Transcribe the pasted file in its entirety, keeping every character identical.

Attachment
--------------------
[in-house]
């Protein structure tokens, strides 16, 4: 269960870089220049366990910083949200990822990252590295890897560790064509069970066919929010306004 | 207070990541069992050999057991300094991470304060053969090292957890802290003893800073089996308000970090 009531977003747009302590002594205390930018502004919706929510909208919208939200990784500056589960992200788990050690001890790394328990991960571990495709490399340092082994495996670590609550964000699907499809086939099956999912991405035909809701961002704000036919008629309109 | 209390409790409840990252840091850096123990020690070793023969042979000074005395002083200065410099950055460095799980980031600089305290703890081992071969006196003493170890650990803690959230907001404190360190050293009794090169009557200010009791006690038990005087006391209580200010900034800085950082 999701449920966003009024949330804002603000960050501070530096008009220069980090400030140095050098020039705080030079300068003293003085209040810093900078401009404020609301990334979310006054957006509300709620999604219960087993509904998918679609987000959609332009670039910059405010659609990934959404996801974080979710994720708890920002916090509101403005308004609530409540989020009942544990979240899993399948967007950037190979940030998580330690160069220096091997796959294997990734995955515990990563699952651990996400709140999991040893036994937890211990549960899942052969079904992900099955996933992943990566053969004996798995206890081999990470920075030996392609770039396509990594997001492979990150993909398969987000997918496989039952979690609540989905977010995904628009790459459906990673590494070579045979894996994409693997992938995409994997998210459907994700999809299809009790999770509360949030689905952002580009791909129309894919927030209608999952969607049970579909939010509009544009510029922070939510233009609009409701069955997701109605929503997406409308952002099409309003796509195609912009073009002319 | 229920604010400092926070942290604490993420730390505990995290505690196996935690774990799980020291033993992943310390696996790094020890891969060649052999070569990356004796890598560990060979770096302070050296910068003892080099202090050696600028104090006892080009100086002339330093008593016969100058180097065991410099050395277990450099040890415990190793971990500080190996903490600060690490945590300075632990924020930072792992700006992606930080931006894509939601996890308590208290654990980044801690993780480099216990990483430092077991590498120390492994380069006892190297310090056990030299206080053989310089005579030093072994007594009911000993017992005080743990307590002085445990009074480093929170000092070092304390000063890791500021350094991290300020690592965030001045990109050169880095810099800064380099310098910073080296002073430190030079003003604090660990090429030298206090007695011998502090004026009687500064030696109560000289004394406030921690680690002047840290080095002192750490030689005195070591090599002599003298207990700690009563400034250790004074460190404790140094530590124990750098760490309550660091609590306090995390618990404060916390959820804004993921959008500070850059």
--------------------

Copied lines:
[in-house]
């Protein structure tokens, strides 16, 4: 269960870089220049366990910083949200990822990252590295890897560790064509069970066919929010306004 | 207070990541069992050999057991300094991470304060053969090292957890802290003893800073089996308000970090 009531977003747009302590002594205390930018502004919706929510909208919208939200990784500056589960992200788990050690001890790394328990991960571990495709490399340092082994495996670590609550964000699907499809086939099956999912991405035909809701961002704000036919008629309109 | 209390409790409840990252840091850096123990020690070793023969042979000074005395002083200065410099950055460095799980980031600089305290703890081992071969006196003493170890650990803690959230907001404190360190050293009794090169009557200010009791006690038990005087006391209580200010900034800085950082 999701449920966003009024949330804002603000960050501070530096008009220069980090400030140095050098020039705080030079300068003293003085209040810093900078401009404020609301990334979310006054957006509300709620999604219960087993509904998918679609987000959609332009670039910059405010659609990934959404996801974080979710994720708890920002916090509101403005308004609530409540989020009942544990979240899993399948967007950037190979940030998580330690160069220096091997796959294997990734995955515990990563699952651990996400709140999991040893036994937890211990549960899942052969079904992900099955996933992943990566053969004996798995206890081999990470920075030996392609770039396509990594997001492979990150993909398969987000997918496989039952979690609540989905977010995904628009790459459906990673590494070579045979894996994409693997992938995409994997998210459907994700999809299809009790999770509360949030689905952002580009791909129309894919927030209608999952969607049970579909939010509009544009510029922070939510233009609009409701069955997701109605929503997406409308952002099409309003796509195609912009073009002319 | 229920604010400092926070942290604490993420730390505990995290505690196996935690774990799980020291033993992943310390696996790094020890891969060649052999070569990356004796890598560990060979770096302070050296910068003892080099202090050696600028104090006892080009100086002339330093008593016969100058180097065991410099050395277990450099040890415990190793971990500080190996903490600060690490945590300075632990924020930072792992700006992606930080931006894509939601996890308590208290654990980044801690993780480099216990990483430092077991590498120390492994380069006892190297310090056990030299206080053989310089005579030093072994007594009911000993017992005080743990307590002085445990009074480093929170000092070092304390000063890791500021350094991290300020690592965030001045990109050169880095810099800064380099310098910073080296002073430190030079003003604090660990090429030298206090007695011998502090004026009687500064030696109560000289004394406030921690680690002047840290080095002192750490030689005195070591090599002599003298207990700690009563400034250790004074460190404790140094530590124990750098760490309550660091609590306090995390618990404060916390959820804004993921959008500070850059």